Tuesday, July 19, 2016

Perhaps I'll Build Another Computer

Oops - the power went out and my old computer, the nine-year-old one that started this blog, didn't come back up again.  Power supply voltages looked good, but a new mobo didn't fix it, so I'll build a new computer and maybe fix the old one later.  It could serve as a server.

  • The old computer seemed fast enough, but the new one should be very modern and thus much faster.
  • Quiet.  I was very fussy about this when building the old one, and this one too.
  • Cool running - no worrying about CPU or anything else overheating.
  • Mobo capacity for at least two BD/DVD/CD drives and four hard drives.
  • Must fit under my desk drawer.
    Left side view
In other words, a sprightly, silent, cool computer.  I don't play games on it - no overclocking or overvoltage required, just reliability.

Nine years ago I chose the box, motherboard, memory, and everything else, assembling it all myself.   This time I took advantage of a company that builds "bare bones" computers from their stock, then ships the mostly-assembled box.  I visited three of these on the web: 
The OutletPC systems did not meet my needs.  Hoping for the quickest delivery, I configured a system from PortaTech, as follows:
  • Thermaltake Showcase mid-tower case.
  • Intel Core i7 6700 Processor 3.4 GHz, four cores, eight threads, 3400 GHz.
  • 16 GB memory, DDR4, 2133 MHz.
  • Asus H170 Pro motherboard, 6 SATA ports, one additional M.2 PCI Express (PCIe) disk port, lots more. I'm not yet sure if this means it will support 6 disks or 7.
  • Quiet Cooling Package.
  • 700W power supply.
  • 14x Blu-Ray writer (BD/DVD/CD).  The 16x was not available on the web site.
  • No disks.  I have plenty, from the old system.
  • No Graphics card (yet) - the CPU includes graphics.
The new bare bones box arrived promptly. At a modest extra cost, they built and shipped it by second-day express the day after they received the order.  Since my main machine was down, that was very cool.

My first surprise was the Thermaltake X31 Showcase case itself.  It is two inches larger in all of the three dimensions than the old Antec box holding my first computer.  Happily, I do have space for it.  It was slightly over-advertised on the PortaTech website, though (now fixed), and it came with only three of the six disk trays. The left-side rack has capacity for three disks, and oddly, there is space on the right side of the bulkhead for three more, but it is nevertheless supplied with only three trays.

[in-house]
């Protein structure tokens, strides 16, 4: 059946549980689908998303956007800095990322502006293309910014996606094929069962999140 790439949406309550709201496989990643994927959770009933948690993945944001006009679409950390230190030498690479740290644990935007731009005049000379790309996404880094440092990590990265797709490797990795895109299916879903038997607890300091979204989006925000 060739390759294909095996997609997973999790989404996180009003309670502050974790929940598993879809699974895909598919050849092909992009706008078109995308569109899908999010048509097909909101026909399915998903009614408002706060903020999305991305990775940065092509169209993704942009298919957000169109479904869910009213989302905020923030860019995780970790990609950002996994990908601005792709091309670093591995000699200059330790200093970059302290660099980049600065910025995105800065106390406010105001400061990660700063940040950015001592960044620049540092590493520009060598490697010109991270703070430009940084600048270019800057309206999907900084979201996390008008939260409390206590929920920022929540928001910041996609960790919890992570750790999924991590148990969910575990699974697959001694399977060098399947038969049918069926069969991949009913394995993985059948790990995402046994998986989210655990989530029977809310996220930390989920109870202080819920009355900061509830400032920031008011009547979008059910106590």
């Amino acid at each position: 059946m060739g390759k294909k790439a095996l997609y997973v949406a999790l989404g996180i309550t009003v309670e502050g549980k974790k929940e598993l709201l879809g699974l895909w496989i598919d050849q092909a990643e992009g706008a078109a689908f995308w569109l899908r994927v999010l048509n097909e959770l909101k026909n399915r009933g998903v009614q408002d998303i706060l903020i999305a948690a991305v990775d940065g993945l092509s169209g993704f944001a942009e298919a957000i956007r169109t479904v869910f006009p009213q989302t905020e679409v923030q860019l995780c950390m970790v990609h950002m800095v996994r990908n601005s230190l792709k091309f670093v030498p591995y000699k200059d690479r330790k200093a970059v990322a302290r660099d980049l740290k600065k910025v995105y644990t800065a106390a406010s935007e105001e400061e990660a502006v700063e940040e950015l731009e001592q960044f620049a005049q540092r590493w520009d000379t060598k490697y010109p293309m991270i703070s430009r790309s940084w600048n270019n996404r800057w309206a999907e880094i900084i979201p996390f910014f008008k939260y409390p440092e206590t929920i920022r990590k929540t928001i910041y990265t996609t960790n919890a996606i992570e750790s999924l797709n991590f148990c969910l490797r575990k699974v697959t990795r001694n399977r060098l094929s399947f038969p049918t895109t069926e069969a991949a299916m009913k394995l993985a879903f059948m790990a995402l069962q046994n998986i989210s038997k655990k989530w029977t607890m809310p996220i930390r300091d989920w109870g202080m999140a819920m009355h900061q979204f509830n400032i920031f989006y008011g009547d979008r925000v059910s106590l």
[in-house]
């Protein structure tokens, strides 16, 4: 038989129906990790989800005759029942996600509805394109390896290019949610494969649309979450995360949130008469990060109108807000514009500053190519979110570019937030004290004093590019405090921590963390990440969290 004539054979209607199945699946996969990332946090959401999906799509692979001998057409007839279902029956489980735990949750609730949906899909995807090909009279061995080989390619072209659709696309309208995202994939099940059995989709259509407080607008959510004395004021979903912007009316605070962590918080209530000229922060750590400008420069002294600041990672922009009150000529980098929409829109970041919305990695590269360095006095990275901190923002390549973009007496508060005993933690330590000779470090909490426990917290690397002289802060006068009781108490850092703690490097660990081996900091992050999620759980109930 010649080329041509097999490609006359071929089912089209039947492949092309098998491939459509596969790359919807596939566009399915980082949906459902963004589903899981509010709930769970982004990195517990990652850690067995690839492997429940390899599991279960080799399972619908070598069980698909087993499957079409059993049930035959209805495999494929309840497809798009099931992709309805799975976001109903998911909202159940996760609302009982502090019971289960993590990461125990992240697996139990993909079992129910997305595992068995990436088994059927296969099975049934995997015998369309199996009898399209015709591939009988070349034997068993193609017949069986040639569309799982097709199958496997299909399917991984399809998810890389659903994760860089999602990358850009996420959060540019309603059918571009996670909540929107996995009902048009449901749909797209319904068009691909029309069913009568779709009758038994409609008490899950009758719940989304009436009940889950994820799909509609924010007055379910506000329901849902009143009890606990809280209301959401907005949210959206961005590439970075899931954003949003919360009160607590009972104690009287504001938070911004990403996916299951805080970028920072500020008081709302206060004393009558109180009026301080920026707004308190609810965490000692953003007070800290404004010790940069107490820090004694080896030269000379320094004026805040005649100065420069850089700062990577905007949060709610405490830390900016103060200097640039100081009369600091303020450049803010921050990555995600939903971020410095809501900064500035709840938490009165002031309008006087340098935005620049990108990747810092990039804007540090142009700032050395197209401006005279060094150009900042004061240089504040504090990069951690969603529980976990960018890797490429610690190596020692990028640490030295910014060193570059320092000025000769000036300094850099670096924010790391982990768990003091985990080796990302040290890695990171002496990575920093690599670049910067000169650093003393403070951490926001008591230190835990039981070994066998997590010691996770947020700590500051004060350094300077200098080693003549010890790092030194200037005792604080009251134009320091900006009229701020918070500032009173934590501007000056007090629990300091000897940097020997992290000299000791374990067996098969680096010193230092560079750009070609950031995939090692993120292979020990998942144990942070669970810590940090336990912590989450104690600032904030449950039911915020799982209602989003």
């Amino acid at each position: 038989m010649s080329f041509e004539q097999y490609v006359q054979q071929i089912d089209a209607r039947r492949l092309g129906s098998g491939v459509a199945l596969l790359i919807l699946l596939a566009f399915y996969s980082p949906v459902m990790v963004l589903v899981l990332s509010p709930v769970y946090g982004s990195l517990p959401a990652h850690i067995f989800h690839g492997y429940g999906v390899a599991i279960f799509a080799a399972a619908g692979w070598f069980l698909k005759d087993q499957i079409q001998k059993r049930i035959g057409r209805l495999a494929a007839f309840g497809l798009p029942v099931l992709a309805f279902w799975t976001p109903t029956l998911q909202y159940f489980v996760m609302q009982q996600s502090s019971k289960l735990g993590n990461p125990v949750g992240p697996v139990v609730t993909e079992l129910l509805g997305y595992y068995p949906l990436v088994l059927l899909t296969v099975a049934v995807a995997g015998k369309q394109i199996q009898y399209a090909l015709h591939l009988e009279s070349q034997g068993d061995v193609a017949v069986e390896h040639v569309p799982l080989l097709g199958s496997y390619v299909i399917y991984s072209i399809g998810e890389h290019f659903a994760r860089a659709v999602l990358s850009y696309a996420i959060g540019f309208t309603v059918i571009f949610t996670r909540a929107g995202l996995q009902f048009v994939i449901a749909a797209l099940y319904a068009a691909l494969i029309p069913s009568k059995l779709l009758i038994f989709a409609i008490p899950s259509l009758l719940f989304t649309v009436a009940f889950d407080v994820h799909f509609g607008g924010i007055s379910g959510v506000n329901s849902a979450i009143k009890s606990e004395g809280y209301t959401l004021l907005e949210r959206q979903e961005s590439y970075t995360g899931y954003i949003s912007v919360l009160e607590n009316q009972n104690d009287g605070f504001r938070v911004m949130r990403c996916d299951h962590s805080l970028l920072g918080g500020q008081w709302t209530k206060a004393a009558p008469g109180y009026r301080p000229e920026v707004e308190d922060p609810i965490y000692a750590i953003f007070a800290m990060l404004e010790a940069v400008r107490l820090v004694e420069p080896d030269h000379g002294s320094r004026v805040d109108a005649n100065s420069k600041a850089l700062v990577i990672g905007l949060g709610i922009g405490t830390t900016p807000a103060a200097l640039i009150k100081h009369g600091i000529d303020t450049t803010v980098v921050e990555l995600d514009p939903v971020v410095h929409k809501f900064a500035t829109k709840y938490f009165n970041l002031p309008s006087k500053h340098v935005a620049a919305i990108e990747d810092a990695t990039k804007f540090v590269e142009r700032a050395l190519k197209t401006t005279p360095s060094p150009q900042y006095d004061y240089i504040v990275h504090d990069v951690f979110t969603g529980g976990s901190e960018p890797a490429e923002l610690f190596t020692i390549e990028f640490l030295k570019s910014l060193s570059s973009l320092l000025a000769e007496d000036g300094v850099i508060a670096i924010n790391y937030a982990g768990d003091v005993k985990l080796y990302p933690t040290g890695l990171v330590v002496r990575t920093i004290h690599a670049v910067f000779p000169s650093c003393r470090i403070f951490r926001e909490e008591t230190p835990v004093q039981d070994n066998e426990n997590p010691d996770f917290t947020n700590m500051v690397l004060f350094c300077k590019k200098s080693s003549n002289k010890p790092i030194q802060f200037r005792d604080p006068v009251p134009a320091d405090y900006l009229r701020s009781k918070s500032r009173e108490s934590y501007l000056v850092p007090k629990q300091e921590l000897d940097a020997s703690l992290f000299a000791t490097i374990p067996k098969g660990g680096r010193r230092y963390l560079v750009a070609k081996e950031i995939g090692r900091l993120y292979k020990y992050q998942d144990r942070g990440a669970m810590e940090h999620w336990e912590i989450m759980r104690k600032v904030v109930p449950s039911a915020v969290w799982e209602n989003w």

As the case arrived, more or less
Since the right side has no air circulation, and I had no more trays anyway, I asked the PortaTech people for a solution, and they responded by supplying another 3-disk rack, with trays, for the left side.  These racks are stackable (nice!) and there are now six hard disks mounted there, all of which can be connected to the mobo at the same time if the BD drives are not connected.

Both side panels of the X31 are removable, and in fact it is quite necessary to remove the right-side panel to do anything at all with hard disks.  It does come with mounting brackets for two 2.5-inch (laptop) disks, but I don't have plans for those just yet.  In my experience with many computers I have never had a 3.5-inch drive fail (though they ALL will eventually), but most of my laptop drives have failed, and we do not abuse our laptops. Maybe I could use these brackets for SSD drives someday? I suppose that's what they are for, but I have another idea for an SSD drive.

I should have done a little more research on the case before specifying it in the order, but it's very sturdy, well designed otherwise, and I'm warming up to it.  In particular, the buttons, lights, and USB ports are on the top in the very front, front, rather than the front panel, and if the case sticks out from user the disk by an inch I can see them easily.  Especially nice to see the disk activity light sometimes.

Next - Other additions to the hardware.